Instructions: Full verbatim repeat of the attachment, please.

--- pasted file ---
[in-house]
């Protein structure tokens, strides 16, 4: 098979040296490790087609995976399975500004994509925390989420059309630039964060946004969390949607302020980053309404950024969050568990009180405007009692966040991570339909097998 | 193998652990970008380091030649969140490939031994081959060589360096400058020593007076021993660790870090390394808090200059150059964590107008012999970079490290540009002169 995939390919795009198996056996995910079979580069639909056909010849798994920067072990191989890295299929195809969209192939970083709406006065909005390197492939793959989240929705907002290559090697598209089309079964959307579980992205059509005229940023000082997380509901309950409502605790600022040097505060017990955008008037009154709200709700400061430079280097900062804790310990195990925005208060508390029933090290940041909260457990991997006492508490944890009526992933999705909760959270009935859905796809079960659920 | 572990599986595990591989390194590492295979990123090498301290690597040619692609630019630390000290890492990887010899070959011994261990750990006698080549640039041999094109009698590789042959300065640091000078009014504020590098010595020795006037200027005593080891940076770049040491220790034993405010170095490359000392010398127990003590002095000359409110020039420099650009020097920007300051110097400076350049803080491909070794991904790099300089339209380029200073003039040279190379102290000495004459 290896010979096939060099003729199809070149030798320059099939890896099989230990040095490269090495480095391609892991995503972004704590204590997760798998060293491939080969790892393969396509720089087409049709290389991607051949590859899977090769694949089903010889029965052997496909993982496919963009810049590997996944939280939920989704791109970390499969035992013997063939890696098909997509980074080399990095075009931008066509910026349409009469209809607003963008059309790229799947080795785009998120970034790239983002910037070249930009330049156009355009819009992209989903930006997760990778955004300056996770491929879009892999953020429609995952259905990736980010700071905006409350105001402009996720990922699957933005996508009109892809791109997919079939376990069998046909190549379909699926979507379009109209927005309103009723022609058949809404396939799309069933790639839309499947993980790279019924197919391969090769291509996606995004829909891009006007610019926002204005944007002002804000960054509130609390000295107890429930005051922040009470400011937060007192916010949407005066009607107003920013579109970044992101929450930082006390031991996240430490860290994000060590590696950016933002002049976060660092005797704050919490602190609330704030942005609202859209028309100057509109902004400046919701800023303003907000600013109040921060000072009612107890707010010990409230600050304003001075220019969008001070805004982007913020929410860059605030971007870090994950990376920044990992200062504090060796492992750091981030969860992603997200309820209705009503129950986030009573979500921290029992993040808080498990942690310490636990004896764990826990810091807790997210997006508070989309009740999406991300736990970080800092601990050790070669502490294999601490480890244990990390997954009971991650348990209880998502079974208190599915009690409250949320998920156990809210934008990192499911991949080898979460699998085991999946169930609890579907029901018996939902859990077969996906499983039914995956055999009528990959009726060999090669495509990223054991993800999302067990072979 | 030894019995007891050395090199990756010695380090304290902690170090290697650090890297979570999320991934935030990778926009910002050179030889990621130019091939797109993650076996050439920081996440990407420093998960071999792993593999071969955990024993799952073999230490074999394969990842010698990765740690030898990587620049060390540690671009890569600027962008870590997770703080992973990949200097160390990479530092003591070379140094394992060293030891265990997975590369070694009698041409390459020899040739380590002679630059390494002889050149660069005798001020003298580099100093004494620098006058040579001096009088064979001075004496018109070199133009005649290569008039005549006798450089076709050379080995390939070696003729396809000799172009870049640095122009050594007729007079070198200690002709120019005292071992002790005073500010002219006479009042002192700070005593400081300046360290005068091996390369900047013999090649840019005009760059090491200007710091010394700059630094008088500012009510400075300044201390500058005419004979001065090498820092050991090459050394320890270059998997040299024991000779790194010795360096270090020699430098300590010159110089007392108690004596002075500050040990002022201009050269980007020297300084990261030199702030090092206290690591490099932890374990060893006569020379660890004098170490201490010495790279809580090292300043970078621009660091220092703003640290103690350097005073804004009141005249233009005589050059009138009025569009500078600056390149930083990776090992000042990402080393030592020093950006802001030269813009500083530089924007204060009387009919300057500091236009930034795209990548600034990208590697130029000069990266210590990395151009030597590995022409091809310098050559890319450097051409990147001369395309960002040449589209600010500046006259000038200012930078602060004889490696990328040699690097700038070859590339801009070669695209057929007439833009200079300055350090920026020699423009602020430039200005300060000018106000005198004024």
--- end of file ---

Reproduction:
[in-house]
């Protein structure tokens, strides 16, 4: 098979040296490790087609995976399975500004994509925390989420059309630039964060946004969390949607302020980053309404950024969050568990009180405007009692966040991570339909097998 | 193998652990970008380091030649969140490939031994081959060589360096400058020593007076021993660790870090390394808090200059150059964590107008012999970079490290540009002169 995939390919795009198996056996995910079979580069639909056909010849798994920067072990191989890295299929195809969209192939970083709406006065909005390197492939793959989240929705907002290559090697598209089309079964959307579980992205059509005229940023000082997380509901309950409502605790600022040097505060017990955008008037009154709200709700400061430079280097900062804790310990195990925005208060508390029933090290940041909260457990991997006492508490944890009526992933999705909760959270009935859905796809079960659920 | 572990599986595990591989390194590492295979990123090498301290690597040619692609630019630390000290890492990887010899070959011994261990750990006698080549640039041999094109009698590789042959300065640091000078009014504020590098010595020795006037200027005593080891940076770049040491220790034993405010170095490359000392010398127990003590002095000359409110020039420099650009020097920007300051110097400076350049803080491909070794991904790099300089339209380029200073003039040279190379102290000495004459 290896010979096939060099003729199809070149030798320059099939890896099989230990040095490269090495480095391609892991995503972004704590204590997760798998060293491939080969790892393969396509720089087409049709290389991607051949590859899977090769694949089903010889029965052997496909993982496919963009810049590997996944939280939920989704791109970390499969035992013997063939890696098909997509980074080399990095075009931008066509910026349409009469209809607003963008059309790229799947080795785009998120970034790239983002910037070249930009330049156009355009819009992209989903930006997760990778955004300056996770491929879009892999953020429609995952259905990736980010700071905006409350105001402009996720990922699957933005996508009109892809791109997919079939376990069998046909190549379909699926979507379009109209927005309103009723022609058949809404396939799309069933790639839309499947993980790279019924197919391969090769291509996606995004829909891009006007610019926002204005944007002002804000960054509130609390000295107890429930005051922040009470400011937060007192916010949407005066009607107003920013579109970044992101929450930082006390031991996240430490860290994000060590590696950016933002002049976060660092005797704050919490602190609330704030942005609202859209028309100057509109902004400046919701800023303003907000600013109040921060000072009612107890707010010990409230600050304003001075220019969008001070805004982007913020929410860059605030971007870090994950990376920044990992200062504090060796492992750091981030969860992603997200309820209705009503129950986030009573979500921290029992993040808080498990942690310490636990004896764990826990810091807790997210997006508070989309009740999406991300736990970080800092601990050790070669502490294999601490480890244990990390997954009971991650348990209880998502079974208190599915009690409250949320998920156990809210934008990192499911991949080898979460699998085991999946169930609890579907029901018996939902859990077969996906499983039914995956055999009528990959009726060999090669495509990223054991993800999302067990072979 | 030894019995007891050395090199990756010695380090304290902690170090290697650090890297979570999320991934935030990778926009910002050179030889990621130019091939797109993650076996050439920081996440990407420093998960071999792993593999071969955990024993799952073999230490074999394969990842010698990765740690030898990587620049060390540690671009890569600027962008870590997770703080992973990949200097160390990479530092003591070379140094394992060293030891265990997975590369070694009698041409390459020899040739380590002679630059390494002889050149660069005798001020003298580099100093004494620098006058040579001096009088064979001075004496018109070199133009005649290569008039005549006798450089076709050379080995390939070696003729396809000799172009870049640095122009050594007729007079070198200690002709120019005292071992002790005073500010002219006479009042002192700070005593400081300046360290005068091996390369900047013999090649840019005009760059090491200007710091010394700059630094008088500012009510400075300044201390500058005419004979001065090498820092050991090459050394320890270059998997040299024991000779790194010795360096270090020699430098300590010159110089007392108690004596002075500050040990002022201009050269980007020297300084990261030199702030090092206290690591490099932890374990060893006569020379660890004098170490201490010495790279809580090292300043970078621009660091220092703003640290103690350097005073804004009141005249233009005589050059009138009025569009500078600056390149930083990776090992000042990402080393030592020093950006802001030269813009500083530089924007204060009387009919300057500091236009930034795209990548600034990208590697130029000069990266210590990395151009030597590995022409091809310098050559890319450097051409990147001369395309960002040449589209600010500046006259000038200012930078602060004889490696990328040699690097700038070859590339801009070669695209057929007439833009200079300055350090920026020699423009602020430039200005300060000018106000005198004024």